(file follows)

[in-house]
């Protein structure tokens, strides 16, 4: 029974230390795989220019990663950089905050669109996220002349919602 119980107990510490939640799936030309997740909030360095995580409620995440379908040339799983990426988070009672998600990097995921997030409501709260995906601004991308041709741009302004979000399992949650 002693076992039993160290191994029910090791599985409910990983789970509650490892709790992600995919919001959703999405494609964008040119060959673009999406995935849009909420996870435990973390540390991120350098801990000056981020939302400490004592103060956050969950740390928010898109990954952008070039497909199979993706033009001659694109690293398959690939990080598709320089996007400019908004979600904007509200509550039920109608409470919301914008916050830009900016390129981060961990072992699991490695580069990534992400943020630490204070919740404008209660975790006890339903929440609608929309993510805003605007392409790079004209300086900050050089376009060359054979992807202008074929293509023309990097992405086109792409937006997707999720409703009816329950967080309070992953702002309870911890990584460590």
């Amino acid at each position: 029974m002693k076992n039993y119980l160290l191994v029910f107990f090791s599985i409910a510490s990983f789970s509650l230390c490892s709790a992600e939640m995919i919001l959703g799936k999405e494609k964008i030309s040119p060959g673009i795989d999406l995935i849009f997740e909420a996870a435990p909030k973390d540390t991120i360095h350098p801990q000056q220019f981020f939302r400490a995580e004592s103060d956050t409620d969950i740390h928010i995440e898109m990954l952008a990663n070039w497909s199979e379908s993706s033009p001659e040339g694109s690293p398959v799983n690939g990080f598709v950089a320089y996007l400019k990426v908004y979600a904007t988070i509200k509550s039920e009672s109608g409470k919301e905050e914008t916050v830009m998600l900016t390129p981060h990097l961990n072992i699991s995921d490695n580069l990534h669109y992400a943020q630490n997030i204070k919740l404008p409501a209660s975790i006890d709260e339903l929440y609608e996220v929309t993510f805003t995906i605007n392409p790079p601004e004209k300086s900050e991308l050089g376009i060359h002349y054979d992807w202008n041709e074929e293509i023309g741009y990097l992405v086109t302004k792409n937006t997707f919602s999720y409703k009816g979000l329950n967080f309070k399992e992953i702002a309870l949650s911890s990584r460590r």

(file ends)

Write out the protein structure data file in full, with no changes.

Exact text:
[in-house]
């Protein structure tokens, strides 16, 4: 029974230390795989220019990663950089905050669109996220002349919602 119980107990510490939640799936030309997740909030360095995580409620995440379908040339799983990426988070009672998600990097995921997030409501709260995906601004991308041709741009302004979000399992949650 002693076992039993160290191994029910090791599985409910990983789970509650490892709790992600995919919001959703999405494609964008040119060959673009999406995935849009909420996870435990973390540390991120350098801990000056981020939302400490004592103060956050969950740390928010898109990954952008070039497909199979993706033009001659694109690293398959690939990080598709320089996007400019908004979600904007509200509550039920109608409470919301914008916050830009900016390129981060961990072992699991490695580069990534992400943020630490204070919740404008209660975790006890339903929440609608929309993510805003605007392409790079004209300086900050050089376009060359054979992807202008074929293509023309990097992405086109792409937006997707999720409703009816329950967080309070992953702002309870911890990584460590």
């Amino acid at each position: 029974m002693k076992n039993y119980l160290l191994v029910f107990f090791s599985i409910a510490s990983f789970s509650l230390c490892s709790a992600e939640m995919i919001l959703g799936k999405e494609k964008i030309s040119p060959g673009i795989d999406l995935i849009f997740e909420a996870a435990p909030k973390d540390t991120i360095h350098p801990q000056q220019f981020f939302r400490a995580e004592s103060d956050t409620d969950i740390h928010i995440e898109m990954l952008a990663n070039w497909s199979e379908s993706s033009p001659e040339g694109s690293p398959v799983n690939g990080f598709v950089a320089y996007l400019k990426v908004y979600a904007t988070i509200k509550s039920e009672s109608g409470k919301e905050e914008t916050v830009m998600l900016t390129p981060h990097l961990n072992i699991s995921d490695n580069l990534h669109y992400a943020q630490n997030i204070k919740l404008p409501a209660s975790i006890d709260e339903l929440y609608e996220v929309t993510f805003t995906i605007n392409p790079p601004e004209k300086s900050e991308l050089g376009i060359h002349y054979d992807w202008n041709e074929e293509i023309g741009y990097l992405v086109t302004k792409n937006t997707f919602s999720y409703k009816g979000l329950n967080f309070k399992e992953i702002a309870l949650s911890s990584r460590r």